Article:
- Booth, Alison L & van Ours, Jan C, 2005. "Hours of Work and Gender Identity: Does Part-Time Work Make the Family Happier?," CEPR Discussion Papers 5438, C.E.P.R. Discussion Papers.
- Alison Booth & Jan van Ours, 2005. "Hours of Work and Gender Identity: Does Part-time Work Make the Family Happier?," CEPR Discussion Papers 507, Centre for Economic Policy Research, Research School of Economics, Australian National University.
- Booth, Alison L. & van Ours, Jan C., 2005. "Hours of Work and Gender Identity: Does Part-Time Work Make the Family Happier?," IZA Discussion Papers 1884, Institute for the Study of Labor (IZA).
- Booth, A.L. & van Ours, J.C., 2006. "Hours of Work and Gender Identity : Does Part-time Work make the Family Happier?," Discussion Paper 2006-2, Tilburg University, Center for Economic Research.
- Ai, Chunrong & Norton, Edward C., 2003. "Interaction terms in logit and probit models," Economics Letters, Elsevier, vol. 80(1), pages 123-129, July.
- Sendhil Mullainathan & Marianne Bertrand, 2001. "Do People Mean What They Say? Implications for Subjective Survey Data," American Economic Review, American Economic Association, vol. 91(2), pages 67-72, May.
- Carole A. Green & Marianne A. Ferber, 2005. "The Long-Run Effect of Part-Time Work," Journal of Labor Research, Transaction Publishers, vol. 26(2), pages 323-333, January.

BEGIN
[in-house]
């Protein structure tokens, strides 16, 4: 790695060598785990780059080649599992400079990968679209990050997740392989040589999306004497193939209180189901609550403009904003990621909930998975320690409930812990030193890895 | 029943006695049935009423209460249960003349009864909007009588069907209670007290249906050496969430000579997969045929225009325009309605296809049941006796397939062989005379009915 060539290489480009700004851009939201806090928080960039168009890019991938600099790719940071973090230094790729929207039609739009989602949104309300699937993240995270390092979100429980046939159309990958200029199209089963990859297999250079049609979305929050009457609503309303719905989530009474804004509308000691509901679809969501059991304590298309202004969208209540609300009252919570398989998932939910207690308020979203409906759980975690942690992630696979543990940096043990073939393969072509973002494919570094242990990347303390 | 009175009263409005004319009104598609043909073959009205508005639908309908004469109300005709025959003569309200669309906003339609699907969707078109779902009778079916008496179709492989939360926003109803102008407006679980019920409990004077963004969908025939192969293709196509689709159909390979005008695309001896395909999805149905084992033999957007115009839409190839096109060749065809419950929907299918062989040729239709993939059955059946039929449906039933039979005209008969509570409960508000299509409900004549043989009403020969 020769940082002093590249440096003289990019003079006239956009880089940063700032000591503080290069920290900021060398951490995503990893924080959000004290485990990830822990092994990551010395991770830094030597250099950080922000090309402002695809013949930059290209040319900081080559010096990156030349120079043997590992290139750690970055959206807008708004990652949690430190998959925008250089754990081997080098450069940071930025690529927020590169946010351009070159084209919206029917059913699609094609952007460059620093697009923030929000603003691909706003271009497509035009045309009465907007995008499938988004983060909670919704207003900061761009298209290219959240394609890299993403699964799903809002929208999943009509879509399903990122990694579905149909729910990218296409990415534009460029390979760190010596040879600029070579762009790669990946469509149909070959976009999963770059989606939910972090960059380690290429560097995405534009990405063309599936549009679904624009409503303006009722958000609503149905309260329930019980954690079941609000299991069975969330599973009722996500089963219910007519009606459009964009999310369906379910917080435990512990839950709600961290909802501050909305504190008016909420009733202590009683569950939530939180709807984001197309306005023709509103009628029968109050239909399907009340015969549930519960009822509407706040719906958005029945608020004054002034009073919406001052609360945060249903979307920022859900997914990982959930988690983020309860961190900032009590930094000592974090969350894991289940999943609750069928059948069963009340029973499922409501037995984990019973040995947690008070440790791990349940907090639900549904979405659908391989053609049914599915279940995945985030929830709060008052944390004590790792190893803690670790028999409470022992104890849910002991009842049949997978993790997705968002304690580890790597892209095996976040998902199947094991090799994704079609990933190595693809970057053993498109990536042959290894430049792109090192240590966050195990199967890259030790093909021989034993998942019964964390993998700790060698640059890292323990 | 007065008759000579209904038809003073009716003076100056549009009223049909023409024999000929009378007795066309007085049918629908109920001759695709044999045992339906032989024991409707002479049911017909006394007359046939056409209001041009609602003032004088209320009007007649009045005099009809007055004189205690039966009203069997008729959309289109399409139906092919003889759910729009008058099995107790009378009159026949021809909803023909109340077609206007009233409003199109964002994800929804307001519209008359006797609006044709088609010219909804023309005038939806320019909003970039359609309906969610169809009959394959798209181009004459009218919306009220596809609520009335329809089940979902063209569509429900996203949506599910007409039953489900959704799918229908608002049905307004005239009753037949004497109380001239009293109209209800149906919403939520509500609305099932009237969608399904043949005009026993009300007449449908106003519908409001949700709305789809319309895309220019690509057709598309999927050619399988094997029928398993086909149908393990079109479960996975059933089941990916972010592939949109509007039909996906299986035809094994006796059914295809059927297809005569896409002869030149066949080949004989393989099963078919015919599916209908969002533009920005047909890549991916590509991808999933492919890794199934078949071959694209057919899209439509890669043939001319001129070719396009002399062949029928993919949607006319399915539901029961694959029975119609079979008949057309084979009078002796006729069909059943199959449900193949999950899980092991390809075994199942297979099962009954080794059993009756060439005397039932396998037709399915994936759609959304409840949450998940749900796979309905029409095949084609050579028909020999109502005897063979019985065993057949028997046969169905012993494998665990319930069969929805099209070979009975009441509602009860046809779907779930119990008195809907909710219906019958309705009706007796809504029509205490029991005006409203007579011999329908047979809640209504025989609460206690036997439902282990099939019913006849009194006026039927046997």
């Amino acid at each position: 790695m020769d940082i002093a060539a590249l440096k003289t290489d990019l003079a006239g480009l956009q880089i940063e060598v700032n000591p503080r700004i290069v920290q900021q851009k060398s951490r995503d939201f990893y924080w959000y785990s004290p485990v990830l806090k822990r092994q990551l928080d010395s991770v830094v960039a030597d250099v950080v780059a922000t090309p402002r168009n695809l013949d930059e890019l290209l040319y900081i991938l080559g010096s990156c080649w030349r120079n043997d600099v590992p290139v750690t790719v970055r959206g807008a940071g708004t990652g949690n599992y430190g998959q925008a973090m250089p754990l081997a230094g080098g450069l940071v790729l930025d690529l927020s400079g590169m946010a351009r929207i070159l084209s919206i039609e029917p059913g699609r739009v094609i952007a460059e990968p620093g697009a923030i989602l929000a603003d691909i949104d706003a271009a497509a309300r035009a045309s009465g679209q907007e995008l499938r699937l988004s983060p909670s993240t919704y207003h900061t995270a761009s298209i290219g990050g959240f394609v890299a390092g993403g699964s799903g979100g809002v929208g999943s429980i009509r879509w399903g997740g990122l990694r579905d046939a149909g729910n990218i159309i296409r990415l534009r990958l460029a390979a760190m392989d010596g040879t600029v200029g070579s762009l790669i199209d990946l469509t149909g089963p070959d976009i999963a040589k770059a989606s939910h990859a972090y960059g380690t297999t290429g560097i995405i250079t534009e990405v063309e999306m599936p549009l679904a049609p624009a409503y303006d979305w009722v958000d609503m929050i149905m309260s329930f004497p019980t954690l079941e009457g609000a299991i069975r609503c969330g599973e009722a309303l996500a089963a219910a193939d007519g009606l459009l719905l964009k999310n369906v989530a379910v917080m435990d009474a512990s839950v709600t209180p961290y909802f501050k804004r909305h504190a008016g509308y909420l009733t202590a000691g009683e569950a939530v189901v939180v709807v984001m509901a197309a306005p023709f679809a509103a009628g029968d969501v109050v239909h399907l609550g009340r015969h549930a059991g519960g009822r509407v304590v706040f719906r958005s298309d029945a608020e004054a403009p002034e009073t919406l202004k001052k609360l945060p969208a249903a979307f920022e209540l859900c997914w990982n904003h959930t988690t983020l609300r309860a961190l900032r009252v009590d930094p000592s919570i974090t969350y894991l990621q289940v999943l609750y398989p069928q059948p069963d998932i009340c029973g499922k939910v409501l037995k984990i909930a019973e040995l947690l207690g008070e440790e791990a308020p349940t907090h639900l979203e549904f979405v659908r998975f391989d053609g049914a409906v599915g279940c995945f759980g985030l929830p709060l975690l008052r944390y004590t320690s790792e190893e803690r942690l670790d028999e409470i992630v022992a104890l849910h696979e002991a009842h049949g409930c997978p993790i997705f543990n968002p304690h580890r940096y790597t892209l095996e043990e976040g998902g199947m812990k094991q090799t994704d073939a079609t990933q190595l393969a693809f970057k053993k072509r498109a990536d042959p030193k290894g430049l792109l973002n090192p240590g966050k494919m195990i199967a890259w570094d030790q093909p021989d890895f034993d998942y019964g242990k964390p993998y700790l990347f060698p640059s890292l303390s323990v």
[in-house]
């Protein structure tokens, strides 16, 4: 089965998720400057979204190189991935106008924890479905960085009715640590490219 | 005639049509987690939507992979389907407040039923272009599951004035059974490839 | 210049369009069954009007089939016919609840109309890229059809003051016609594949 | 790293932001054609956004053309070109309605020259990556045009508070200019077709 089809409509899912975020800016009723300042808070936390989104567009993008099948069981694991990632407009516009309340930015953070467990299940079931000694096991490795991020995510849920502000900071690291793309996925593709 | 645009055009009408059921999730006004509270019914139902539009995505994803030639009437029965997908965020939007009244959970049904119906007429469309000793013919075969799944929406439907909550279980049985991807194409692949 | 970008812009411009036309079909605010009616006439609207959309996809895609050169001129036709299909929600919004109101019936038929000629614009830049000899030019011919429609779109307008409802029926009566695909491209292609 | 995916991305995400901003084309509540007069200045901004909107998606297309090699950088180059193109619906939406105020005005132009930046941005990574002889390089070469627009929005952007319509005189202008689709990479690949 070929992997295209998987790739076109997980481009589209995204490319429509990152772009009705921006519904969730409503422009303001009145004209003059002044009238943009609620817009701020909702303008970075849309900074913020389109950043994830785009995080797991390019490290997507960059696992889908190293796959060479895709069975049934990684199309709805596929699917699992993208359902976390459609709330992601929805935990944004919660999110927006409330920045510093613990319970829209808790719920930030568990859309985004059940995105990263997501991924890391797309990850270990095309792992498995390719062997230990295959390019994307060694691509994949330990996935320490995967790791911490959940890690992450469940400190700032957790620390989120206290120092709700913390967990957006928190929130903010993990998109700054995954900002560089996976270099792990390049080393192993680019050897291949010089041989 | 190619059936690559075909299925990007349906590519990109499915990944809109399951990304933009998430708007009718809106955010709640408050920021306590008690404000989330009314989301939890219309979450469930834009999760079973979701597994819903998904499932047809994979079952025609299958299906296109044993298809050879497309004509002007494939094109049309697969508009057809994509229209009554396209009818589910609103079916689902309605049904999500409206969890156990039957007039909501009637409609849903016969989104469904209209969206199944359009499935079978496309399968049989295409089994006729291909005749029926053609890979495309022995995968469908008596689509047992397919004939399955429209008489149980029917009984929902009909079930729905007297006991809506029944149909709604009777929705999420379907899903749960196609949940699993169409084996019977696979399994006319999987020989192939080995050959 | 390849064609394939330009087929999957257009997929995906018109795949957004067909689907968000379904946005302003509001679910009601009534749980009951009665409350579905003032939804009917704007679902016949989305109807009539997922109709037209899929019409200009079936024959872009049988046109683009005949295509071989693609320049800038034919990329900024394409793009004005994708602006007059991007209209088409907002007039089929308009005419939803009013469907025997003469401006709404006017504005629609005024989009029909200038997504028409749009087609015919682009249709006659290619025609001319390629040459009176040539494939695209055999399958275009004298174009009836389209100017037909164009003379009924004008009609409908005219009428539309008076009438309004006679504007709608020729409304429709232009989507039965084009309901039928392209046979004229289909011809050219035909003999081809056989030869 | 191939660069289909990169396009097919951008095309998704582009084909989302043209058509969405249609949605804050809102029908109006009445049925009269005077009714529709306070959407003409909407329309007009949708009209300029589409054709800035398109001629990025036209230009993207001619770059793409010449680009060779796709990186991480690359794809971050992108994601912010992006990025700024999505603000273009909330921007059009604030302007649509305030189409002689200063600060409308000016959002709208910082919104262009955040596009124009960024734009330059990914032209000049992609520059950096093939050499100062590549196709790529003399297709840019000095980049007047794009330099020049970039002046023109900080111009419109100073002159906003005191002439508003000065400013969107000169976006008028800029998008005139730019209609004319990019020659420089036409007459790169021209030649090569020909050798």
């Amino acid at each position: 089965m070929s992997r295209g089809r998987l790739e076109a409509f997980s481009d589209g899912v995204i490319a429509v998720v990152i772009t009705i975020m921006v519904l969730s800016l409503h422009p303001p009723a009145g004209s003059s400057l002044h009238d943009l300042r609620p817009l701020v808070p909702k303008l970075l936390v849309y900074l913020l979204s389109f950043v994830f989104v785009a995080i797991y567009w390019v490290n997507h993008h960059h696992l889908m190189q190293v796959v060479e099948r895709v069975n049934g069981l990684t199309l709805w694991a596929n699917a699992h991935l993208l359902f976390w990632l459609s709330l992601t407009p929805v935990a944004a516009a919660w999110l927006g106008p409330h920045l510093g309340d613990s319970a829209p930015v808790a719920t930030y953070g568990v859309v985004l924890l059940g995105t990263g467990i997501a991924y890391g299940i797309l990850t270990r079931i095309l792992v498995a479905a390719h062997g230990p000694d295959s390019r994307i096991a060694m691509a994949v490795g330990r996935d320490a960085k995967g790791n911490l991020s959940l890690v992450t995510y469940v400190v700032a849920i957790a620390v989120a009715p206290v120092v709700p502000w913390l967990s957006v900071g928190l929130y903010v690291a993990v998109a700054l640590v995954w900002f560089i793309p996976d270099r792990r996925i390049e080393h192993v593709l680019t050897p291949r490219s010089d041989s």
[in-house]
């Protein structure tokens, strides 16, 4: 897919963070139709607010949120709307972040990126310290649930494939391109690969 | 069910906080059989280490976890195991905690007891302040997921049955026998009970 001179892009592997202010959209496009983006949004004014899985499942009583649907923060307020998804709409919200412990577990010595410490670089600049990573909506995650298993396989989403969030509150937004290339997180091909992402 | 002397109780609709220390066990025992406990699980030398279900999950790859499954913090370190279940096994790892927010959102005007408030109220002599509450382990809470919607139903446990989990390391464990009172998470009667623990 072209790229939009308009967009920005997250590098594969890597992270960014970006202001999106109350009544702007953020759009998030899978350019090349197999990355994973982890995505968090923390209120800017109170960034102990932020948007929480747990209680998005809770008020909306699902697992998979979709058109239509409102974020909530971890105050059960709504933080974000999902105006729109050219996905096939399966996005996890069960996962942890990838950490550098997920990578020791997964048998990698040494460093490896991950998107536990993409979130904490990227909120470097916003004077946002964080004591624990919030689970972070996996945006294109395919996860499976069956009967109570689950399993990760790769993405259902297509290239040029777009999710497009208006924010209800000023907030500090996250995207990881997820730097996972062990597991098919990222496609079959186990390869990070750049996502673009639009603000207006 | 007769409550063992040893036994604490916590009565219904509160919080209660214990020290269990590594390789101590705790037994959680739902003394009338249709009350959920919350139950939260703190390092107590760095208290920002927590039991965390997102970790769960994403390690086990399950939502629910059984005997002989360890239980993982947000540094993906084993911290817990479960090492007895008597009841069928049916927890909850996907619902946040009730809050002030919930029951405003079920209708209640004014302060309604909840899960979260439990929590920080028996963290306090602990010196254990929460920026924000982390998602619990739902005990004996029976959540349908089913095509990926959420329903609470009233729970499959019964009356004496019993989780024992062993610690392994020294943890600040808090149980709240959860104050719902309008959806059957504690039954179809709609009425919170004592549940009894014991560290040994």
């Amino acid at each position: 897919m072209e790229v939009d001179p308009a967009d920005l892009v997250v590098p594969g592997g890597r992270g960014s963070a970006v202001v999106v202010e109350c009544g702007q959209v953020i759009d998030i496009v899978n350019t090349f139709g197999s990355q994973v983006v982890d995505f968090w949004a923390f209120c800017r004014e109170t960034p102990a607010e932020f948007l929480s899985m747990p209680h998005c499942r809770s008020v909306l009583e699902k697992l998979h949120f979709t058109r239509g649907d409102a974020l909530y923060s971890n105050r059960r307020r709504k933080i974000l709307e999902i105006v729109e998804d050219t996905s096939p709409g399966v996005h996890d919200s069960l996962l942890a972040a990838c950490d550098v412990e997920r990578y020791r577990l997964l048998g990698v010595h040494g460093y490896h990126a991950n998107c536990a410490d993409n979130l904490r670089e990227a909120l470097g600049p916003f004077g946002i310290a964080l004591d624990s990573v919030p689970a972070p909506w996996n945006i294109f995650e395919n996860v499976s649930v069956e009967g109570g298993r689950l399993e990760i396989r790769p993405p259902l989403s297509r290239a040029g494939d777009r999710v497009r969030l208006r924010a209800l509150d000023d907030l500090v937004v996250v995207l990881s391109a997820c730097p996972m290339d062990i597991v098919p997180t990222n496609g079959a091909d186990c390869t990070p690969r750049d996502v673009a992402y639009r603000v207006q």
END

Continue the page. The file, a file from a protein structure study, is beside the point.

- Hwang, Hae-shin & Reed, W Robert & Hubbard, Carlton, 1992. "Compensating Wage Differentials and Unobserved Productivity," Journal of Political Economy, University of Chicago Press, vol. 100(4), pages 835-58, August.
- Timothy J. Gronberg & W. Robert Reed, 1994. "Estimating Workers' Marginal Willingness to Pay for Job Attributes Using Duration Data," Journal of Human Resources, University of Wisconsin Press, vol. 29(3), pages 911-931.
- George A. Akerlof & Rachel E. Kranton, 2000. "Economics And Identity," The Quarterly Journal of Economics, MIT Press, vol. 115(3), pages 715-753, August.
- Hwang, Hae-shin & Mortensen, Dale T & Reed, W Robert, 1998. "Hedonic Wages and Labor Market Search," Journal of Labor Economics, University of Chicago Press, vol. 16(4), pages 815-47, October.
- George A. Akerlof & Rachel E. Kranton, 2005. "Identity and the Economics of Organizations," Journal of Economic Perspectives, American Economic Association, vol. 19(1), pages 9-32, Winter.
When requesting a correction, please mention this item's handle: RePEc:eee:joepsy:v:32:y:2011:i:1:p:103-119. See general information about how to correct material in RePEc.
For technical questions regarding this item, or to correct its authors, title, abstract, bibliographic or download information, contact: (Zhang, Lei)
If you have authored this item and are not yet registered with RePEc, we encourage you to do it here. This allows to link your profile to this item. It also allows you to accept potential citations to this item that we are uncertain about.
If references are entirely missing, you can add them using this form.
If the full references list an item that is present in RePEc, but the system did not link to it, you can help with this form.
If you know of missing items citing this one, you can help us creating those links by adding the relevant references in the same way as above, for each refering item. If you are a registered author of this item, you may also want to check the "citations" tab in your profile, as there may be some citations waiting for confirmation.
Please note that corrections may take a couple of weeks to filter through the various RePEc services.